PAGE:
Don’t tell me the creators of Snapchat didn’t have sex in mind.

Sex is everywhere, and sex sells – but somehow that means we don’t ‘help ourselves’ with the fight for our equality?

I don’t think so.

The power of the internet and our phones to support us and help us in life is undervalued – it’s just seen as helping out schedule our calendars or checking our bank balances on the go. But the internet has changed my life.

It can educate us and it can challenge us.

Apps like Grindr are sometimes incredibly individualistic but the versions of the future are already branching out.

There’s one called ‘Growler’ – a similar app to Grindr for ‘bears’ that has new functions that lets you “shout out” to a whole local community.

Grindr itself is packed with adverts and pop-ups for real-world events, sexual health testing and HIV prevention.

Hornet promotes safe sex by getting users to fill in their most recent sexual health check-up.

Charities and health providers that are ahead of the curve across the world are already signing up and logging on; reaching people that don’t go to the “scene” – people that don’t normally get vital information about safe sex and relationships. They are offering anonymous, instant information and guidance. LGBT societies and community groups are promoting themselves so that if you’re in the local area you can drop in, because you’re right there.

Politicians are even starting to canvass gay voters and market themselves on apps like Grindr.

That doesn’t sound ‘seedy’ to me.

Apps are helping us build communities, find other people like us.

The internet might be for porn, but it’s so much more than that.

The enemy here is not apps like Grindr or the internet. It’s the idea that people can feel safer talking to strangers on apps than they do walking down the street.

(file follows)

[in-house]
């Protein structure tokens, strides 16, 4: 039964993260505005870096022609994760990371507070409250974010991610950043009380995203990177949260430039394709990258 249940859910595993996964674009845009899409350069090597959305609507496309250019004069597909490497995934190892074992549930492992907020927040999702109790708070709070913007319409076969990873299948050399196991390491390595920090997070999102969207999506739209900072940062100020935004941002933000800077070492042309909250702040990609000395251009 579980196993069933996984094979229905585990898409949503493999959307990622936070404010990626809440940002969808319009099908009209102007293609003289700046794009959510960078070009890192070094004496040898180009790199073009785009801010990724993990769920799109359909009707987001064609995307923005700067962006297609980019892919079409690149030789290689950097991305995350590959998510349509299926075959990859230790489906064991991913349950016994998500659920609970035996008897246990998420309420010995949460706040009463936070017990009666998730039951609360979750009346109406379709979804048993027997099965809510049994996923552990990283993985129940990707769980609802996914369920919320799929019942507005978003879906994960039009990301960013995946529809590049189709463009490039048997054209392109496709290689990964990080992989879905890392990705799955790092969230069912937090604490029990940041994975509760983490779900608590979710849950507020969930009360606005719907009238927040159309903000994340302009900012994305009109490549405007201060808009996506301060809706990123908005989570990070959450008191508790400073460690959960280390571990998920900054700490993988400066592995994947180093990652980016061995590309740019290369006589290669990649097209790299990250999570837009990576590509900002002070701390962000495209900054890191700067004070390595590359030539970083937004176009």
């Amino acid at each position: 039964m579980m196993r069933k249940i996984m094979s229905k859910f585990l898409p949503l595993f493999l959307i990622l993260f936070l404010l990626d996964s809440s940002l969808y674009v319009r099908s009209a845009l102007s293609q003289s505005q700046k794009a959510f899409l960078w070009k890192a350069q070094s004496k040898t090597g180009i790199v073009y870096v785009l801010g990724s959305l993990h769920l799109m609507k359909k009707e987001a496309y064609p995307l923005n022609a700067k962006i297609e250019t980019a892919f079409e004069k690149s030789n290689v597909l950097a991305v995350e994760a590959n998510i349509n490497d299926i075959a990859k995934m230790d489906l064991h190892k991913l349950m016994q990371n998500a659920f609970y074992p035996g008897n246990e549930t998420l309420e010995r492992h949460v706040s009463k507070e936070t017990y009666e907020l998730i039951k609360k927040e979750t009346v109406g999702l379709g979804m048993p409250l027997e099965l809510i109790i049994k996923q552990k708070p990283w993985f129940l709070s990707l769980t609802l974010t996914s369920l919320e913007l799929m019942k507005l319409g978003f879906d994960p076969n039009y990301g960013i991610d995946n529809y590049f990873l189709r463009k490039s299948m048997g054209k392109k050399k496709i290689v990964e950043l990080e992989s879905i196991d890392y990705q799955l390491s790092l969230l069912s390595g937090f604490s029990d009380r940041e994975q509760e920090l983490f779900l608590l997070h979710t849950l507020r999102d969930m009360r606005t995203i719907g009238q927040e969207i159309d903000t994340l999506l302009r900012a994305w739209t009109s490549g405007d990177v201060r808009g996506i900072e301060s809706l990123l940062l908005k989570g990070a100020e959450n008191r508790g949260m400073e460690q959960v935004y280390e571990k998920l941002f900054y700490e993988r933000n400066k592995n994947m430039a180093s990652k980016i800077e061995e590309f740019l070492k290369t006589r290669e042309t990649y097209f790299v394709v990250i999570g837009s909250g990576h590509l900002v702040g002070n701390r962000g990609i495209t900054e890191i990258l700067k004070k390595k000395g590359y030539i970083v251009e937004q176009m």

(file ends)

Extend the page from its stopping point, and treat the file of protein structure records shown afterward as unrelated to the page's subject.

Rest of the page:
It’s the fact I still don’t find straight clubs all that welcoming.

It’s the rise in homophobic attacks in Britain.

It’s the fact that people are now using apps to target and find gay people – to ‘out’ them or to hurt them.

It’s the rampant homophobia and racism spread all over words written in peoples profiles.

It’s the misogyny and sexism that is all over Tinder.

It’s the lack of sex and relationship education in schools.

It’s not the platform that’s the problem.

Just because we now, nearly, have equality under the law – we have a long way to go. And this is where it gets tough. Because it’s about gay people kissing in the street and holding hands. It’s not about ‘tolerance’. It’s all the ‘gay agenda’ stuff that gets thrown in our face – it means we need people who are going to be braver about standing up to homophobia than I was when I was at school.

Challenging it wherever it rears its head – whether that’s on the street, or on Grindr.

The generation of gay activists before us got hurt – they put their lives at risk whilst they were branded as ‘seedy’ and as ‘wrong’.

Those people who didn’t look like me still led the way, they were fearless and secured the freedom I enjoy today – I’m not going to turn on them now.

We can’t claw back to this idea that gay people hurt their own equality by somehow being ‘different’ or because of an app on their phone.

You can ignore the person who just wants sex.

You can choose how you want to use apps and the internet.

For every story of someone using Grindr just for sex, I’ll give you one of someone finding someone for a date or just a chat.

But if an app like Grindr means there’s just one 18 year old kid who feels more comfortable about coming out after chatting to someone like them, then it’s an app worth having.